Saturday, October 2, 2010

A Hopeless Romantic, by Harriet Evans. A Review by Debra

There is a reason why all those Regency and Victorian romances sell so well. And there's a reason why Jane Austen novels have been adapted and re-adapted to TV and movies. And that same reason is why I absolutely loved A Hopeless Romantic, by one of my favorite contemporary romance authors, Harriet Evans.

A Hopeless Romantic is the story of Laura Foster, a 28 year old London woman who lives her life wrapped up in romantic fantasies in her search for The One. After a devastating and humiliating break-up, she's brought back to earth with a definite thud. In the process, she loses her job, her friends and her self-esteem. And she decides to stop living with her head in a romantic cloud. It's time to be practical and turn over a new leaf. No more fantasizing about Mr. Right and jumping in with both feet. And first she has to get over Mr. Totally Wrong.

On a holiday with her parents in Norfolk and bored out of her mind, she agrees to visit a nearby estate called Chartley Hall (I kept reading this as Chatterly. I must have Sean Bean on the brain) which is open to the public for tours.  While there, she accidentally meets Nick Needham, who invites her for drinks at a local club. Despite her best intentions, she decides to take him up on the offer. We watch as Laura fights her attraction to Nick, and then just when she's ready to give in to it and possibly fall again, she finds out something about him that totally pulls her up short. While Laura's reasons for not pursuing her relationship with Nick are as bewildering to him as they are to me,  I came to understand that it's not really who Nick is that's keeping her from giving her heart. It's really who Laura has become. She can't trust herself enough to make the right decisions and she can't trust Nick enough to not get hurt again. She's afraid to make that leap of faith that used to come so easily to her.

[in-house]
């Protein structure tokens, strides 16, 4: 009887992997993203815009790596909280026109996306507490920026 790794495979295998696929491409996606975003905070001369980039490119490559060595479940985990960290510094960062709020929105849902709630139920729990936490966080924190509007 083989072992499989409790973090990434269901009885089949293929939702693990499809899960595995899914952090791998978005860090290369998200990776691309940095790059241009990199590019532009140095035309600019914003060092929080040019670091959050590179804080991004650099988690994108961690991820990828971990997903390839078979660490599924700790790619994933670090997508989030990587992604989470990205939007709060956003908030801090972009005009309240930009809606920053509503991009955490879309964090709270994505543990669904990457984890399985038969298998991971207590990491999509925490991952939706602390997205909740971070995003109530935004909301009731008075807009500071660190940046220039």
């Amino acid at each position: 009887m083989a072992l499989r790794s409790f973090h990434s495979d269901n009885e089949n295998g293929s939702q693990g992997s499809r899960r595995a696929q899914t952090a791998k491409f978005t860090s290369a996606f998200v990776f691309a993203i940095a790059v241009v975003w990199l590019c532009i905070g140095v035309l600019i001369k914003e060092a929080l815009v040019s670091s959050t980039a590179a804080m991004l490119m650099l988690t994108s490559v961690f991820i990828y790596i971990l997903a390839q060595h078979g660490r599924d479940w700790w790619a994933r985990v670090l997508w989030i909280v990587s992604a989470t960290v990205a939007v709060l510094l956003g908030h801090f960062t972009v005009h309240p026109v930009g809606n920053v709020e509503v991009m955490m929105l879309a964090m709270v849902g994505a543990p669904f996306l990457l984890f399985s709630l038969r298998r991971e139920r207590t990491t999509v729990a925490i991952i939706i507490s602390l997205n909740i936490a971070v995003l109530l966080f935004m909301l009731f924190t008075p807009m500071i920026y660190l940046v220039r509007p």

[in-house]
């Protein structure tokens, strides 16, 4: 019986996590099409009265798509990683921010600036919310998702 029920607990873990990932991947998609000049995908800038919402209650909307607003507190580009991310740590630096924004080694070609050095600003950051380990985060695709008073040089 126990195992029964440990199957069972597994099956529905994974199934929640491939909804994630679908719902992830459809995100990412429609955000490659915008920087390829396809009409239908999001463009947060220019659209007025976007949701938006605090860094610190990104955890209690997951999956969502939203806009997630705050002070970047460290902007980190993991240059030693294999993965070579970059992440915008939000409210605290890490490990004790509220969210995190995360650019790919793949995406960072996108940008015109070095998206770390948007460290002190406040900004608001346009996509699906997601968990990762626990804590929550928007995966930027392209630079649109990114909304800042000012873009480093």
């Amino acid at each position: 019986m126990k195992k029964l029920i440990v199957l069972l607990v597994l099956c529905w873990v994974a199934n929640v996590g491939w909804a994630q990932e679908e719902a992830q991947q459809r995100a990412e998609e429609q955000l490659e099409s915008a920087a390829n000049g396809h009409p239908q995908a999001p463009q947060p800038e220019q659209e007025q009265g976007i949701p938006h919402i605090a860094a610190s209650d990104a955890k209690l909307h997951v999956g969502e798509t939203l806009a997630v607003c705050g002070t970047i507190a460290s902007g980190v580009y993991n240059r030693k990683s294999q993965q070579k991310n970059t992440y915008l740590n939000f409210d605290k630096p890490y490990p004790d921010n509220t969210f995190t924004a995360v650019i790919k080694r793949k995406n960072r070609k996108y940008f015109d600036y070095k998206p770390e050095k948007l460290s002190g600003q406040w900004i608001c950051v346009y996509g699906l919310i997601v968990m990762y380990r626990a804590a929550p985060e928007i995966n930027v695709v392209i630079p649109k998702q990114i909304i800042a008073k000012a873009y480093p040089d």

A Hopeless Romantic is filled with wonderful secondary characters. Laura's relationship with her grandmother is especially poignant and her interaction with her roommate Yorkie, her friend Jo and Nick's best friend Charles, help us see different sides of Laura that may not otherwise be evident. I've noticed that Ms. Evans has a knack for using her secondary characters in this way.  They are by no means superfluous to the story, but are as important to it as the main characters.

Harriet Evans has written a wonderful  love story that basically combines the best of contemporary romance with a touch of what makes historical romances so alluring.   The hero truly loves the heroine, and best of all, he's a .... well, I won't give the rest away.

The reason why we love our historical romances? True love prevails;  the heroine gets the hero in the end of course, and he's usually titled, wealthy and extremely good looking.  And the reason why I love this present day romance so much? For the same reason and one more; if I were 25 years younger, single, living on the other side of the Atlantic, and looking for love, after reading this I could almost believe it could happen to me. A girl can dream, can't she?

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